American Apparel has been approved for a restructuring plan by a U.S. bankruptcy judge . This gives the retail company a new chance on building a sustainable business.
Back in October the company filed for Chapter 11 bankruptcy protection, the reason is a decline in sales, its clothes and legal battles over former CEO Dove Charney’s alleged sexual misconduct.
American Apparel will be run by a group of hedge funds companies which include Standard General and Monarch Capital. The companies gave money before and during the bankruptcy case.
"This is a new day for the company, and a positive outcome for our customers, vendors and employees," American Apparel CEO Paula Schneider said in a statement. "With this milestone behind us, we are now fully focused on executing our turnaround strategy as we continue working to drive revenue across our wholesale, retail and e-commerce businesses."
The CEO was fired back in 2014 after dealing with several allegations of sexual misconduct. Charney managed to coordinate a bid from a group of competing investors in order to regain control of the company. This month Chaney testified at a bankruptcy hearing, criticizing the management team that succeeded him and persuading the company to consider his acquisition bid.
The company’s debt-cutting plan of reorganization was already voted to approve by American Apparel creditors and authorized by a judge.
The company’s secured lenders will exchange $230 million in debt for ownership of the company. In order to help the company exit Chapter 11 bankruptcy they will give $40 million and provide an addition $40 million secured loan.
Charney wrote a 1,500-word response in which he described how he was annoyed at American Apparel for allegedly engaging in a “scorched-earth campaign” to block his bid to acquire back the control of the company. He believes that the company was already messing up when he got fired.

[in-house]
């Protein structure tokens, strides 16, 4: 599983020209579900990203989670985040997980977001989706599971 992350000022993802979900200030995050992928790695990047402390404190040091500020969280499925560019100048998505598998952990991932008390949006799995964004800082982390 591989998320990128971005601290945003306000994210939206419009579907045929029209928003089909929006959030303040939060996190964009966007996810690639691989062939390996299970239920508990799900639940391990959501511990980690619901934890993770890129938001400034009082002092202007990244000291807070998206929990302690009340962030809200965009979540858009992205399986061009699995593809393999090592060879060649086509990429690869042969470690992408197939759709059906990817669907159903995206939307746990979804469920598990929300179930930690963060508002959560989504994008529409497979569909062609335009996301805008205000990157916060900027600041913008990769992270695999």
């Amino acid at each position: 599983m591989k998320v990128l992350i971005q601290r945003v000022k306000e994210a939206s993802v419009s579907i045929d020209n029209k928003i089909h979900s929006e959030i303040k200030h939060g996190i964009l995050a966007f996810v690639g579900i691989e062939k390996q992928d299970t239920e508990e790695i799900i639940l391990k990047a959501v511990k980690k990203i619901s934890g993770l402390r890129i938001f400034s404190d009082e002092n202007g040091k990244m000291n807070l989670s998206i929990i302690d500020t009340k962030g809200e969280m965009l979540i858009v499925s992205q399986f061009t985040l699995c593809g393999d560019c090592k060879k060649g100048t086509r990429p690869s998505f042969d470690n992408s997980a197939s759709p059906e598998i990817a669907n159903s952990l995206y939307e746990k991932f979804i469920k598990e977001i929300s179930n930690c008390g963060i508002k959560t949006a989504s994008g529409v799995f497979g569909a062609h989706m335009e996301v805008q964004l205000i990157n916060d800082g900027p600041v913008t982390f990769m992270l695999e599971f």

"While outside observers might not yet appreciate it, I believe the path being followed by the company’s management is a road to ruin," Charney said. "The sad reality is that American Apparel, the largest garment manufacturer in the United States, will not survive at this pace and I don’t believe the current management has the talent to bring it back to health."
American Apparel is known for its clothing being made in the United States. The company has been failing in recent years due to competition with other retailers like H&M, and Forever 21.
American Apparel currently has 8,700 employees with 218 stores in 19 countries. Its restructuring plan includes the closure of 13 stores.
The clothing retailer has been known to consumers for its edgy and sexually charged advertisements and store displays. American Apparel stop being as popular when other retails sold the same goods and swim suits were being manufactured.
American Apparel’s new CEO Schneider is planning to fix the company’s image through new marketing, products and store design. Charney is being a new stage in his career, despite being broke.
"At the end of this saga, I like the many former stockholders, will most likely be left with nothing," Charney said. "Despite that, what gives me great optimism are the things I possess that can’t be stolen by a predatory hedge fund — my ideas, values, drive and my passion. To that end I ask that my supporters stay tuned.”